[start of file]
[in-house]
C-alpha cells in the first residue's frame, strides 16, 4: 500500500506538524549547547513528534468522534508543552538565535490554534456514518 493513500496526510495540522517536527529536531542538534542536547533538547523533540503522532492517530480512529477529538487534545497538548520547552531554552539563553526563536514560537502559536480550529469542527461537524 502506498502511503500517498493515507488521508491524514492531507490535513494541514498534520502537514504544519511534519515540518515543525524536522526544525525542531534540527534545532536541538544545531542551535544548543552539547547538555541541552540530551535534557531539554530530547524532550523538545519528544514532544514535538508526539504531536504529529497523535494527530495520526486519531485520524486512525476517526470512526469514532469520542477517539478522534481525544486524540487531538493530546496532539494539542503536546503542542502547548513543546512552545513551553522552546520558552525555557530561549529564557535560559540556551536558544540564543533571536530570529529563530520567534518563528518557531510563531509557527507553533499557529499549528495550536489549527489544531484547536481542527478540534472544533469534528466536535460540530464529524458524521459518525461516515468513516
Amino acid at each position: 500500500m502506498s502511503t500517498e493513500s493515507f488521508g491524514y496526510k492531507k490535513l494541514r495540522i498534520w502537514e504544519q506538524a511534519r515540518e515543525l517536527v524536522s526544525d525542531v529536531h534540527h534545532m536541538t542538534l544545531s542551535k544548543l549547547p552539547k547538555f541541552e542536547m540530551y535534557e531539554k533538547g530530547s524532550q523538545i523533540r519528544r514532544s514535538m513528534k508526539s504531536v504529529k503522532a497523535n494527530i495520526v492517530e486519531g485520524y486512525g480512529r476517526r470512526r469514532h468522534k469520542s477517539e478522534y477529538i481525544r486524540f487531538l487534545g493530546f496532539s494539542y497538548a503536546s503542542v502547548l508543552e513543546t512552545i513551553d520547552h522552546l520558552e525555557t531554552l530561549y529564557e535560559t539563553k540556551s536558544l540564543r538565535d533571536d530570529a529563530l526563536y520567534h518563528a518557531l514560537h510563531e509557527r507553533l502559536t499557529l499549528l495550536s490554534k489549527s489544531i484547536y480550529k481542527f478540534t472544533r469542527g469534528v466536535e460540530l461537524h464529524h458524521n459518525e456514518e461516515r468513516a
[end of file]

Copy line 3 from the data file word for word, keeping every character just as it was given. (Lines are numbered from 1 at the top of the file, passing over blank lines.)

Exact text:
Amino acid at each position: 500500500m502506498s502511503t500517498e493513500s493515507f488521508g491524514y496526510k492531507k490535513l494541514r495540522i498534520w502537514e504544519q506538524a511534519r515540518e515543525l517536527v524536522s526544525d525542531v529536531h534540527h534545532m536541538t542538534l544545531s542551535k544548543l549547547p552539547k547538555f541541552e542536547m540530551y535534557e531539554k533538547g530530547s524532550q523538545i523533540r519528544r514532544s514535538m513528534k508526539s504531536v504529529k503522532a497523535n494527530i495520526v492517530e486519531g485520524y486512525g480512529r476517526r470512526r469514532h468522534k469520542s477517539e478522534y477529538i481525544r486524540f487531538l487534545g493530546f496532539s494539542y497538548a503536546s503542542v502547548l508543552e513543546t512552545i513551553d520547552h522552546l520558552e525555557t531554552l530561549y529564557e535560559t539563553k540556551s536558544l540564543r538565535d533571536d530570529a529563530l526563536y520567534h518563528a518557531l514560537h510563531e509557527r507553533l502559536t499557529l499549528l495550536s490554534k489549527s489544531i484547536y480550529k481542527f478540534t472544533r469542527g469534528v466536535e460540530l461537524h464529524h458524521n459518525e456514518e461516515r468513516a